Lady in waiting
Shakespeare vet Barbara Gaines directs her first opera, a fiery take on Macbeth.
With close-cropped blond hair, a suntan and a pink scarf coiled around her shoulders, German soprano Nadja Michael hardly looks like one of opera’s most vicious female creations. The slender yoga enthusiast arrived in Chicago four days earlier, with two young children and nanny in tow, to tackle Shakespeare’s Lady Macbeth.
We’re sitting in one of the Civic Opera House’s conference rooms, overlooking the river. As Michael analyzes the Bard’s most memorable villainess, she pounds her fists on the table in bursts of passion. “In a normal dysfunctional situation, a couple might scream or throw plates,” she says with a strong accent. “In this case, because there’s power involved, [the Macbeths] conceal their disgust. I think she behaves so terribly out of hatred, because Macbeth didn’t fulfill her expectations as a man.” She pauses. “Perhaps he’s impotent!” (Her costar, baritone Thomas Hampson, might not agree: “He sees Macbeth as more virile,” Michael says.)
Michael is well acquainted with exploring the ugly side of human nature. She famously sung the title role in Salome at La Scala in 2007. “Singing Salome just eats my soul!” the 41-year-old says, her eyes widening. “I can’t get rid of the pain she feels. With Macbeth, it’s different. It’s an opera that goes through the brain rather than very deep emotions, although there are moments that are absolutely heartrending.”
We head downstairs to the main stage where, dressed in their street clothes, chorus members rehearse the opera’s opening. Choreographer Harrison McEldowney and director Barbara Gaines call out ideas to one another from across the stage. Both make their Lyric debut with this production. But Gaines—a petite, spiky-haired ball of energy in a leather jacket and black jeans—is no Shakespeare newbie. As artistic director of Chicago Shakespeare Theater, the North Sider has directed more than 30 plays.
During a break, Gaines settles into a seat near the back of the theater. “The tragedy of Macbeth is that it’s still so relevant, even though it was written over 400 years ago,” she says. “Sadly, tyranny is still a part of our lives. For me, doing this opera is a chance for people to see that evil is not just to be blamed on one person.”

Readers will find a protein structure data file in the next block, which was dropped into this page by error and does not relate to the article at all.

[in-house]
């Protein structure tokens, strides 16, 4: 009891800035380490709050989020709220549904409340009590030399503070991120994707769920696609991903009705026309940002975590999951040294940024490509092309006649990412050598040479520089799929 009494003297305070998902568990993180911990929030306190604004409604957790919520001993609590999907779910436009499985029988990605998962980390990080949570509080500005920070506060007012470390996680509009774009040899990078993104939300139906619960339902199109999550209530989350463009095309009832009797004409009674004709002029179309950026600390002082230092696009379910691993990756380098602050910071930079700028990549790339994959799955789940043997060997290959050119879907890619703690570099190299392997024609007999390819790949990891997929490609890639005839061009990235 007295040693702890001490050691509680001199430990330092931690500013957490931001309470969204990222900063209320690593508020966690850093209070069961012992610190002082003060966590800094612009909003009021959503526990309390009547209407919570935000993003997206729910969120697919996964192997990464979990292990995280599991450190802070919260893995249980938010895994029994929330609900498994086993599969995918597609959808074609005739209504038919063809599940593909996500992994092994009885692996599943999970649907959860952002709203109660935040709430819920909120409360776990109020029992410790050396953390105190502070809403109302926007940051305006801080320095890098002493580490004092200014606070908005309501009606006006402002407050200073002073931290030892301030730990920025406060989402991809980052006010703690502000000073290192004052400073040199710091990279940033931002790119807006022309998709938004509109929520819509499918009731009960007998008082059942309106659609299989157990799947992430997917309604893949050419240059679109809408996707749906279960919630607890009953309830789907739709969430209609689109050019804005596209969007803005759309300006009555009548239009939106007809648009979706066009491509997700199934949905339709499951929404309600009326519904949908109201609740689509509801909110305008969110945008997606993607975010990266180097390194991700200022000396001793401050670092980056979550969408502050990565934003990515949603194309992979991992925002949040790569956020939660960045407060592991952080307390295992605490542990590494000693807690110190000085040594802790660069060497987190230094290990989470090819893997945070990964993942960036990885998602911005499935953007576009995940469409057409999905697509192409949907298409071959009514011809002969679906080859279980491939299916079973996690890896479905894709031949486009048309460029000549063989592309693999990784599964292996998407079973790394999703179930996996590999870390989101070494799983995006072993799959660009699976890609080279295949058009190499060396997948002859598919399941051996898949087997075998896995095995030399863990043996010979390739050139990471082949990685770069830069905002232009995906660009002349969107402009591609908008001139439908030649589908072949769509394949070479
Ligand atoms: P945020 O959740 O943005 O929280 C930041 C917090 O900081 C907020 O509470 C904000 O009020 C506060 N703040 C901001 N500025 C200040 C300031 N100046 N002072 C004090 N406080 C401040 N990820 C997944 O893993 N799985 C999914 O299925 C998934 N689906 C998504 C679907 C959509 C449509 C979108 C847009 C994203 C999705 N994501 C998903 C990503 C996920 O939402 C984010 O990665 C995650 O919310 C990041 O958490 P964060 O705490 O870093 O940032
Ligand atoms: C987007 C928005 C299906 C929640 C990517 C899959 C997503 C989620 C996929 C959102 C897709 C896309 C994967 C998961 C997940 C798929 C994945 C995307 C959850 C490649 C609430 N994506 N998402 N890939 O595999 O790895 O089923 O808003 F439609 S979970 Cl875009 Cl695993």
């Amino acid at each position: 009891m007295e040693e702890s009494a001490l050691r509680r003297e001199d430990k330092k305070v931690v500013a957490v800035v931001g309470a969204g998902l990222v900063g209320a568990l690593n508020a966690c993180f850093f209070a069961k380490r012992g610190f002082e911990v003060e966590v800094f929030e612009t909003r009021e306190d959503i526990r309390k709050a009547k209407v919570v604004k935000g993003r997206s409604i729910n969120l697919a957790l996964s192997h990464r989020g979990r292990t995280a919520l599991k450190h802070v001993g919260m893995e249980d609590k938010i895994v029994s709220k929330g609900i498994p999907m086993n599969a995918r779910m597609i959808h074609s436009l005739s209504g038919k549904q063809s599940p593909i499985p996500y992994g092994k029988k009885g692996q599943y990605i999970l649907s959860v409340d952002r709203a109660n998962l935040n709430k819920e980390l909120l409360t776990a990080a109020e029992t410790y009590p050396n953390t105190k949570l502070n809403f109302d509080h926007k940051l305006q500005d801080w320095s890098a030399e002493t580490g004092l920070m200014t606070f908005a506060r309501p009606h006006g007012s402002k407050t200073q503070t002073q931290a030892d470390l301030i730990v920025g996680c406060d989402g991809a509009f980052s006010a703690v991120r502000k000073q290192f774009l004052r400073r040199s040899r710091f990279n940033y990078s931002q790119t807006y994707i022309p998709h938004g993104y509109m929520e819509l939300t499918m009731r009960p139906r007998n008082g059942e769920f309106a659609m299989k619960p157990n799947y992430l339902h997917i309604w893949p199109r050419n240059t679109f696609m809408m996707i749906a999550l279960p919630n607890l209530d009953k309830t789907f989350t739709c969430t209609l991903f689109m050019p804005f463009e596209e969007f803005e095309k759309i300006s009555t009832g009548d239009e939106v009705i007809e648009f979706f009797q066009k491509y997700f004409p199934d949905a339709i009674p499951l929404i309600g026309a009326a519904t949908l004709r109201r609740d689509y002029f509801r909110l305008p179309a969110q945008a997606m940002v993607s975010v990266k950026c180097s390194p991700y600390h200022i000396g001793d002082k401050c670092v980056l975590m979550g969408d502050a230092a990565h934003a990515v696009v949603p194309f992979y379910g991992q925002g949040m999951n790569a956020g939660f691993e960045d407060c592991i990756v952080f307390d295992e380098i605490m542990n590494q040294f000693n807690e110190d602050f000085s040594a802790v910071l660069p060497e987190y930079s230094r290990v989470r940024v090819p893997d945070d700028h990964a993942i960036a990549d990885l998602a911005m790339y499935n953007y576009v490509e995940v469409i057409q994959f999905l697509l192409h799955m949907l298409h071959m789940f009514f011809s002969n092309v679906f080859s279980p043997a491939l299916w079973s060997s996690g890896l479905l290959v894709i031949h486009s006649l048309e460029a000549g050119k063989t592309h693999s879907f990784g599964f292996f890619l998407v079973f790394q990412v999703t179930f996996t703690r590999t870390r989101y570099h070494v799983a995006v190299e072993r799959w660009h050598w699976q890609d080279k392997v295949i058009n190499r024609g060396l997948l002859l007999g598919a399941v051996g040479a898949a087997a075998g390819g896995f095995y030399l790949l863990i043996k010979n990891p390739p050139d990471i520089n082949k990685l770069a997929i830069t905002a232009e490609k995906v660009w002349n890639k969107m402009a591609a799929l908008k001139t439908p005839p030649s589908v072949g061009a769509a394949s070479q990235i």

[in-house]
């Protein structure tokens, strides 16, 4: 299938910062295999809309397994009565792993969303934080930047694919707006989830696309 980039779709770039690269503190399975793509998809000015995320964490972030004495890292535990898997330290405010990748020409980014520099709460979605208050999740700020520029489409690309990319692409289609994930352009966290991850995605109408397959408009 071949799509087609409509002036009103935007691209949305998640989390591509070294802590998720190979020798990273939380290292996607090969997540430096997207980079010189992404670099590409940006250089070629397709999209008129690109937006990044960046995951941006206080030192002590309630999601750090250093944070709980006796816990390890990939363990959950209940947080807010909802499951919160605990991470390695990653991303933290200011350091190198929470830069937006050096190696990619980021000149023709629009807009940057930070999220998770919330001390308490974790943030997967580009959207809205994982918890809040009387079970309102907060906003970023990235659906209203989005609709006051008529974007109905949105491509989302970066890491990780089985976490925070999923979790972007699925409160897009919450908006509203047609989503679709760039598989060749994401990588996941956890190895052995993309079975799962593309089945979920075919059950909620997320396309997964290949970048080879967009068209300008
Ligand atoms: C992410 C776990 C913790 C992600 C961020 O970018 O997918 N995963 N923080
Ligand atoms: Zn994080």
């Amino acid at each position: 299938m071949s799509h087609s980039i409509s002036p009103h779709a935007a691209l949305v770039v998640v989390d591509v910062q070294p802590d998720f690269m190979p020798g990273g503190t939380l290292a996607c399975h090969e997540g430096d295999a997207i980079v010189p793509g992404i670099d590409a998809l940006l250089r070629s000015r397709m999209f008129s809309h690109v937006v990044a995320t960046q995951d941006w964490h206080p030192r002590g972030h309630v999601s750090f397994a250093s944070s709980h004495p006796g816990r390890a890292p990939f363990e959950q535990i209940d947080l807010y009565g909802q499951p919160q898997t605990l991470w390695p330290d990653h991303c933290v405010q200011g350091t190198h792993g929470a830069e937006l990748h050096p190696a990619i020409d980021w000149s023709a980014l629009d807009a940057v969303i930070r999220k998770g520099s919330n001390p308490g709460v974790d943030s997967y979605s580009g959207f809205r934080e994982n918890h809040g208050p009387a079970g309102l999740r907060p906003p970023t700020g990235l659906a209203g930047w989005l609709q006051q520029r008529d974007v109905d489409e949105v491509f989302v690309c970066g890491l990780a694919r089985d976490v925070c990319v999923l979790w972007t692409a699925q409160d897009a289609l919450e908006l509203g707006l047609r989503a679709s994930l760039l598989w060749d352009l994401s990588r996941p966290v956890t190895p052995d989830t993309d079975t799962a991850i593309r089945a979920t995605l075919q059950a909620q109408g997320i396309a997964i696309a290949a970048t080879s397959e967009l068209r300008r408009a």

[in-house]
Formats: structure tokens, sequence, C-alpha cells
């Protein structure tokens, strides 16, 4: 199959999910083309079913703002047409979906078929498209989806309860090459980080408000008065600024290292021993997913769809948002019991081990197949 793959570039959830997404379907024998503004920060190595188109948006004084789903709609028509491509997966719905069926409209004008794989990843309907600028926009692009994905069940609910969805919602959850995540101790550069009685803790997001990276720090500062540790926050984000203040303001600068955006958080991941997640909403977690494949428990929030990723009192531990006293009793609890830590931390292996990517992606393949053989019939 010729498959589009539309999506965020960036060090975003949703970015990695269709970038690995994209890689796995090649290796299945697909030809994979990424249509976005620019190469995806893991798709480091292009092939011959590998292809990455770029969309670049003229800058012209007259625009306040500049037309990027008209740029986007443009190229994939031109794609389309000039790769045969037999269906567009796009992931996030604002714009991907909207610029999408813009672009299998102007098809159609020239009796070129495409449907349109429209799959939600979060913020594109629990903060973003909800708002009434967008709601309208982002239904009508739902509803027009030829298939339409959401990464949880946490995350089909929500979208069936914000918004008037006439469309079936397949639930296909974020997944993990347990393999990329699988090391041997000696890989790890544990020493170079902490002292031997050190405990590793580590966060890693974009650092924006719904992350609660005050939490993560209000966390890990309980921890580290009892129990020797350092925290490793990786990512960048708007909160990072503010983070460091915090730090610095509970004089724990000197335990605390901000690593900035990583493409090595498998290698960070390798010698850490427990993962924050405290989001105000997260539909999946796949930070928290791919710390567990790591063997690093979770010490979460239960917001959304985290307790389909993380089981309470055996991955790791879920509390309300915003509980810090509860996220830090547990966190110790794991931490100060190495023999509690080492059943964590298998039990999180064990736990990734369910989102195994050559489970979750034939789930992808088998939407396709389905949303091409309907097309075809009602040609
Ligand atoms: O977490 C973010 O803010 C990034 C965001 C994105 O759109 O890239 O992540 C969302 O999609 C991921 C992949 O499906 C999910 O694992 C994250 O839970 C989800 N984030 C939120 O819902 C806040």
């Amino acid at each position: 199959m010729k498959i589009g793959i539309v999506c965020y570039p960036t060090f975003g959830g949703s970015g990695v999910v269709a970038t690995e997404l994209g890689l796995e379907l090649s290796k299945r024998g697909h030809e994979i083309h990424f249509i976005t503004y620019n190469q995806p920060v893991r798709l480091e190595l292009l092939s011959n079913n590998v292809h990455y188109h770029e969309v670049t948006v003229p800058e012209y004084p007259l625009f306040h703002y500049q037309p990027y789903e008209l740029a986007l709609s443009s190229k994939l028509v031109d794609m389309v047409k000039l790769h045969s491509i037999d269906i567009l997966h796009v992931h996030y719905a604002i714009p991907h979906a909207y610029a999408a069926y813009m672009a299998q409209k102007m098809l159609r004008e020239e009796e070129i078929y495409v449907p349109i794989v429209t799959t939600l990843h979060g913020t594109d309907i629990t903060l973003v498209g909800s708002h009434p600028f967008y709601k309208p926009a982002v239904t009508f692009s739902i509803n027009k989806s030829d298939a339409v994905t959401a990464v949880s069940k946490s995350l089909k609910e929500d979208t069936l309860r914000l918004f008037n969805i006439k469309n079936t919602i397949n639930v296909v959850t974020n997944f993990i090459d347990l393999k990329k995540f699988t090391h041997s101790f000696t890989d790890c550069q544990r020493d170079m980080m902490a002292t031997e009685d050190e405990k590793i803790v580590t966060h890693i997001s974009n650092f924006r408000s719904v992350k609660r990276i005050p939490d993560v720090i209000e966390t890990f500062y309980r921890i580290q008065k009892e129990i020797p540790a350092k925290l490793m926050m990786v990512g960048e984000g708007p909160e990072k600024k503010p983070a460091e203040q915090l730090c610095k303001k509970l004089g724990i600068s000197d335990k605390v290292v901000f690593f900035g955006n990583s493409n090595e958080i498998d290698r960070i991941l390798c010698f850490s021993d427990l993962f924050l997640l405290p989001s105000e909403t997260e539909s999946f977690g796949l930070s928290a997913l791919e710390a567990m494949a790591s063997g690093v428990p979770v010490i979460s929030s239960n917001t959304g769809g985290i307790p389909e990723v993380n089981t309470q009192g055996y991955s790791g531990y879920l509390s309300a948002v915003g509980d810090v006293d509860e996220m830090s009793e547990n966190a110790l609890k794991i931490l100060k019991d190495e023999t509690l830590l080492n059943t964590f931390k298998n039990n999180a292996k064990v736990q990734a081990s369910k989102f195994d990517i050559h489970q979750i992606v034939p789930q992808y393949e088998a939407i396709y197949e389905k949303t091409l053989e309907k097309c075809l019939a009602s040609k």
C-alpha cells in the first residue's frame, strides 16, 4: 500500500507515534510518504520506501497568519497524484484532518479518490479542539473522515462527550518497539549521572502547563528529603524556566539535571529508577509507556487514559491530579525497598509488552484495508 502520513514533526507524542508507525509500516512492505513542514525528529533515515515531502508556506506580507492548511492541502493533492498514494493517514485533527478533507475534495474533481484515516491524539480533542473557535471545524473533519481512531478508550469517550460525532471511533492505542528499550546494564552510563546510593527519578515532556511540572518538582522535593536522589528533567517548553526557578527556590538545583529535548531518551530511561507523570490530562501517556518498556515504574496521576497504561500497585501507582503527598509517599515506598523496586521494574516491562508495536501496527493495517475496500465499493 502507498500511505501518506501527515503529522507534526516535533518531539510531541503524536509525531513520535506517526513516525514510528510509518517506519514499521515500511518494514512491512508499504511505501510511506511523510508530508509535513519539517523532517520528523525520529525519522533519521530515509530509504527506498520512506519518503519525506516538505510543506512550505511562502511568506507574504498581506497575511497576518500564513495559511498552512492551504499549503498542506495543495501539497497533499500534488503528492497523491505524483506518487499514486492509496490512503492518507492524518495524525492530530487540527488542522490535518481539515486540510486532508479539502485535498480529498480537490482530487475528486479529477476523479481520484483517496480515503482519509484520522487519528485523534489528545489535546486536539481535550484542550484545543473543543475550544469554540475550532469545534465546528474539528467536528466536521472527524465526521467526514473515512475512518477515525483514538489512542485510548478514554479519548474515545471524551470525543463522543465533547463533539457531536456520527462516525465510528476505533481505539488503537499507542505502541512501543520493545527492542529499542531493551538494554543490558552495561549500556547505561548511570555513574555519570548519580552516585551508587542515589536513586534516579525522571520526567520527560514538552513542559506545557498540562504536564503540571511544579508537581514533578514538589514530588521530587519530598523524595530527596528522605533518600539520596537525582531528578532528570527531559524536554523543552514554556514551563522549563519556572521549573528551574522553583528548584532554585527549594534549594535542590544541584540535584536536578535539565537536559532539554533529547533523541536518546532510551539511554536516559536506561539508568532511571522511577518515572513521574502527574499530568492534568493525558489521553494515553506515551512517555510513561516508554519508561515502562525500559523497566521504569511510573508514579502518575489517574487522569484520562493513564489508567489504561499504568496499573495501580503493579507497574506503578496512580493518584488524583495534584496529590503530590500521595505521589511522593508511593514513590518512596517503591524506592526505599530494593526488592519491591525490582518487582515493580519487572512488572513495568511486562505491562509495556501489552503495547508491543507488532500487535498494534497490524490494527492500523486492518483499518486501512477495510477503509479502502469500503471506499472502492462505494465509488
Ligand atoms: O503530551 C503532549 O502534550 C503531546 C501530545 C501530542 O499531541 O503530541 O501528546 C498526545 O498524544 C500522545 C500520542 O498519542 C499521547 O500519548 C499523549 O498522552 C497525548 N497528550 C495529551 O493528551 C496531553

Gaines aims to convey this sense of timelessness through the costumes (designed by Virgil C. Johnson, a friend from her teenage years) and set (by James Noone, also in his Lyric debut). “We wanted the costumes to look as though they could be worn 100,000 years in the past, the present day or far into the future,” Gaines says. “Some of these Lady Macbeth costumes would look phenomenal in an Armani show.” The set, inspired by the curved steel of Frank Gehry’s Pritzker Pavilion, will serve as a silvery backdrop for projected images of the Birnam Wood.
The director sees Shakespeare and Verdi—who wrote his first operatic adaptation of the play in 1847 and revised it in 1865—as kindred spirits. “Verdi and his librettist [Francesco Maria Piave] did a phenomenal job,” she says. “They were able to reduce Shakespeare’s words to the essence. Even if you’ve never seen Shakespeare before, you’ll get this. Verdi also did a really great job of making Lady Macbeth a little more naughty.”
When Lyric’s general director, William Mason, approached Gaines three years ago, she agreed to direct the opera if the company could provide a Lady Macbeth who was an excellent actor as well as singer. She knows she’s found those qualities in Michael: “To be in the room with Nadja when she rehearses—well, it’s hard to breathe!”
Of taking on an opera for the first time, Gaines says, “I’ve been so busy learning that I haven’t been nervous, just excited. I did buy the book Opera for Dummies when I found out I was going to be doing this.”
Lyric Opera’s Macbeth opens Friday 1.